Pay Theory Blog
April 1, 2022

Behind the Board: 3 Main Components to Build a Successful School Year

What does a successful school year look like? For many schools, it means keeping the district’s families at the forefront. Top school districts around the country agree that the following three practices are crucial to nurturing student growth.

1. Foster a Caring Environment

A key part of creating a nurturing academic environment is connecting the board on common goals that put students first. Secretaries are often the first face families see when they walk in the door, so emphasizing a commitment to positivity and active listening is crucial. Every step in district planning, big and small, has a large impact on student success.

Many successful day-to-day operations can be credited to daily staff for putting out fires with full attention. They help students with a range of requests: from a call home, to counseling appointments, to being redirected in case of a playground injury. A consistent and collective effort by all school staff goes a long way into creating an empowering environment for learning.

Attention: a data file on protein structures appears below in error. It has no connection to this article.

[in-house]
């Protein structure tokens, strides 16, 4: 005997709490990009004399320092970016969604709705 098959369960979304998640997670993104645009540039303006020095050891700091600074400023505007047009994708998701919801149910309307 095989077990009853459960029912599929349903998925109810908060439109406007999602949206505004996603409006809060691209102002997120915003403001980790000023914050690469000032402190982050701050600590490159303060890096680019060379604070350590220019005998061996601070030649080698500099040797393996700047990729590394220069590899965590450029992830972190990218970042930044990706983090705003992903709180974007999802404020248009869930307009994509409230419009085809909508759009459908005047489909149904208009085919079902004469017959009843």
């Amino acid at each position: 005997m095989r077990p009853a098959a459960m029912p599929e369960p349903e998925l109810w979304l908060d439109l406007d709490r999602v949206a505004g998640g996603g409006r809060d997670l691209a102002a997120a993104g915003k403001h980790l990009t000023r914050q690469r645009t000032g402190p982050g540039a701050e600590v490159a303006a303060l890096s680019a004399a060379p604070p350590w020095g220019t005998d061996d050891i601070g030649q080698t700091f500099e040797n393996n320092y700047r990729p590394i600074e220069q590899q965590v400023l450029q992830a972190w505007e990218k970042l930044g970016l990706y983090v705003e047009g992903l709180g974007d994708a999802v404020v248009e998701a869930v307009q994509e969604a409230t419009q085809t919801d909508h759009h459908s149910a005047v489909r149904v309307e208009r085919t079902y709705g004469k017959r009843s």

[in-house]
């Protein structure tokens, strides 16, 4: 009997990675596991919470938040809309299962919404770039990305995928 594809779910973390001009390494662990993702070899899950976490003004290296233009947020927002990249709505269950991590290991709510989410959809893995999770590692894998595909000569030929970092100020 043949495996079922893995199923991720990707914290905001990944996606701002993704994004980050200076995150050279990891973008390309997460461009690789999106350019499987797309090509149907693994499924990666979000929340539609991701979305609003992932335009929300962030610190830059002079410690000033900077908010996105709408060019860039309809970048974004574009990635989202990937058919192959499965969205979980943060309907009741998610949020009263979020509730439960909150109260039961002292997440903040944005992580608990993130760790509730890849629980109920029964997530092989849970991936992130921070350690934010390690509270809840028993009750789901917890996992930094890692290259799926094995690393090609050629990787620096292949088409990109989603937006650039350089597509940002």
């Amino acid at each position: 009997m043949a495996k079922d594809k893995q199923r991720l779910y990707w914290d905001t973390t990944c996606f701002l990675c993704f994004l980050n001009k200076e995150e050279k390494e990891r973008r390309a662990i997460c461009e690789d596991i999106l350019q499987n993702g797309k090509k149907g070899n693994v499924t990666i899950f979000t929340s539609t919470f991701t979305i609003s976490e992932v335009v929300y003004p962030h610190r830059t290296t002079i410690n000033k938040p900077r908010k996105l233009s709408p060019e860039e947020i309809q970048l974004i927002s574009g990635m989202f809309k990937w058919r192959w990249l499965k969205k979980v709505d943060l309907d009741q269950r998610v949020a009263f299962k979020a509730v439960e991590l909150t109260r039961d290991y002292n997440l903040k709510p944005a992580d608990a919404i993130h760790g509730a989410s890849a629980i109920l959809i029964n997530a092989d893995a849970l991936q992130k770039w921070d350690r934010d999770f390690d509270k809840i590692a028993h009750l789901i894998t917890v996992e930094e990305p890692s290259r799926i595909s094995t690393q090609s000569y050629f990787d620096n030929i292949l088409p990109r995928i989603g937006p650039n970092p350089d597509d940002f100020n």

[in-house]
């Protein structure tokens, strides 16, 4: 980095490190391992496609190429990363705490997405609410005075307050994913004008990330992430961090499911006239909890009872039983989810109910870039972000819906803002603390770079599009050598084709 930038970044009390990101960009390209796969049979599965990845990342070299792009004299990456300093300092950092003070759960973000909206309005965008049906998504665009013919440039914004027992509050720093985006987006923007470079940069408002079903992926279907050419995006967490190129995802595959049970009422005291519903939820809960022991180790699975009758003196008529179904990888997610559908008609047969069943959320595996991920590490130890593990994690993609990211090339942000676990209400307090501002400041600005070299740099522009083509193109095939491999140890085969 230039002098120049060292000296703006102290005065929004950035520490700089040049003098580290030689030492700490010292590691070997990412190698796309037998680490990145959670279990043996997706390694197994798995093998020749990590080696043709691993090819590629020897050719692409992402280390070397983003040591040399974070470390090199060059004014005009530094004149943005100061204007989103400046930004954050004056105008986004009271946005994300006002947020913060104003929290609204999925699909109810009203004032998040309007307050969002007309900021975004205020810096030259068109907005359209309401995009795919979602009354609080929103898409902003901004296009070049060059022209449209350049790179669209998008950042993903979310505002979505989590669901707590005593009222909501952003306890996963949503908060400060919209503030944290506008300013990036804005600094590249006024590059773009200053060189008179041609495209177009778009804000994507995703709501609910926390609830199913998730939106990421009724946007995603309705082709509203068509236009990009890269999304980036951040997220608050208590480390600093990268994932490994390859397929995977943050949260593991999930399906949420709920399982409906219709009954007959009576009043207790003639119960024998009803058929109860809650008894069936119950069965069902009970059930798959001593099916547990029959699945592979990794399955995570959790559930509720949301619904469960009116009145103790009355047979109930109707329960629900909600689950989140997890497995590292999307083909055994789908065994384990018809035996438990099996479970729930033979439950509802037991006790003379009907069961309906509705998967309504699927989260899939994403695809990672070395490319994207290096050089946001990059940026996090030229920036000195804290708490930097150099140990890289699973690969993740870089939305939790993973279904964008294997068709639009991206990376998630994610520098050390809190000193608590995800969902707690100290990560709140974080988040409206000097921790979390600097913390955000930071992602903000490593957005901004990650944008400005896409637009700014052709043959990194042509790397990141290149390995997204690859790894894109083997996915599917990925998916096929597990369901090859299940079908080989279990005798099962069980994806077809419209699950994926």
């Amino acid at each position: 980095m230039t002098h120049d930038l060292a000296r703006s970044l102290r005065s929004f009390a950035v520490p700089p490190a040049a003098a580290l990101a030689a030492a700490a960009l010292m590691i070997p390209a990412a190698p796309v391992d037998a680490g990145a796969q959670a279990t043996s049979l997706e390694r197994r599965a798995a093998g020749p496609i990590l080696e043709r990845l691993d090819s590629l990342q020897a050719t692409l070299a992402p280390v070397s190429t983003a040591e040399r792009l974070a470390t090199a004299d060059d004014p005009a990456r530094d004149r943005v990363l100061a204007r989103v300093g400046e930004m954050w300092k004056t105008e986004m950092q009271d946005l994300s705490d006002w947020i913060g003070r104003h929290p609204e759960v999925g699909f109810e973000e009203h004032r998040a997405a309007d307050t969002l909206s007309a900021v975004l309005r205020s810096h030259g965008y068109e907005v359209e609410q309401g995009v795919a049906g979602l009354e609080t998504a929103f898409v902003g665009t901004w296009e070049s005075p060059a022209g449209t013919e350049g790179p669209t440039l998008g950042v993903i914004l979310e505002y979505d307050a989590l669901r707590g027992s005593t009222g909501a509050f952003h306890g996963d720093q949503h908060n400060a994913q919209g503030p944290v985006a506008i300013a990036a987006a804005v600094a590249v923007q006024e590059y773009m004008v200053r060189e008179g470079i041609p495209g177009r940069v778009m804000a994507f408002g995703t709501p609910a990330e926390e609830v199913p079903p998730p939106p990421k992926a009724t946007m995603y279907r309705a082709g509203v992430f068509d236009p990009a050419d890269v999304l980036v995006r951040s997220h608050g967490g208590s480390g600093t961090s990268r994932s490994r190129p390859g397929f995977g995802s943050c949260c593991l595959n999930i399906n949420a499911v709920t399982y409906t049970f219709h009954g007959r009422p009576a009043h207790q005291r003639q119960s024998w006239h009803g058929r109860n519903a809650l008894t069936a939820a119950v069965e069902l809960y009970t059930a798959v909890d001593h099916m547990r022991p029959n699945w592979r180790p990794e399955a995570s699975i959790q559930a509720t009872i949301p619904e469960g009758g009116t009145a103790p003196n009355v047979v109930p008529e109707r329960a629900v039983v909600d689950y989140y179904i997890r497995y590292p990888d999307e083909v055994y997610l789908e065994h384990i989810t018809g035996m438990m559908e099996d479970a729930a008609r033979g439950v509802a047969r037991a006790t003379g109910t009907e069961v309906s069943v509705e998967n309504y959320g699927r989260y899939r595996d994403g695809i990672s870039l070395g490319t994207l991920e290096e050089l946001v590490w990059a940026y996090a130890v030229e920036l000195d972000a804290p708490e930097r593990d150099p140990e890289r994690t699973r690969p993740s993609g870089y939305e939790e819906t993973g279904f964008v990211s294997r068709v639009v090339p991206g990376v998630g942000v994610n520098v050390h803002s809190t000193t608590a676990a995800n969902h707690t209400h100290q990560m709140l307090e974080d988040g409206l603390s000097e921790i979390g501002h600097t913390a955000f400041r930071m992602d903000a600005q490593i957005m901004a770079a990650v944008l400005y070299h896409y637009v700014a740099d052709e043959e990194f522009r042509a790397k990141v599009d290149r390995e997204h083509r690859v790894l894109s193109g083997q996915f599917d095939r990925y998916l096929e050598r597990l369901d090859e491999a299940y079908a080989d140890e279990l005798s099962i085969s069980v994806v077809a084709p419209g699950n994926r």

2. Explore Knowledge Bases and Resources

School leadership encompasses a plethora of tasks including “school improvement plans, state assessments, district initiatives, and free and reduced-price lunch data.” School leaders who are more hands-on in the hallways, classrooms, and cafeteria can gain more first-hand experience, better understand both students and teachers, and more quickly identify opportunities for improvement.

Expanding knowledge bases includes more than empowering school leadership: it also means gleaning information from long-time school employees, student leaders, and identifying which extracurriculars are significant to students. Making an effort to receive information from the inside will also create a stronger foundation for internal evaluations.

Finally, make use of data held by school secretaries. Consider using supplemental resources based on parent portal click-through rates, student feedback, or even mumblings of conversations right outside the office!

3. Be Mindful of Experience Variety Among Families

Norman Kunc, a well known educator and disability-rights advocate, believed: “When inclusive education is fully embraced, we abandon the idea that children have to become ‘normal’ in order to contribute to the world. We begin to look beyond typical ways of becoming valued members of the community… providing all children with an authentic sense of belonging.”

Every student comes from a different background and family, affecting how they view their potential to succeed. Extending opportunities for all children to reach their potential, by creating a culture of acceptance and diversity, is instrumental to creative positive district-wide impact.

Consider creating options for all families to get involved in school events to foster a stronger bond between community participation and student motivation.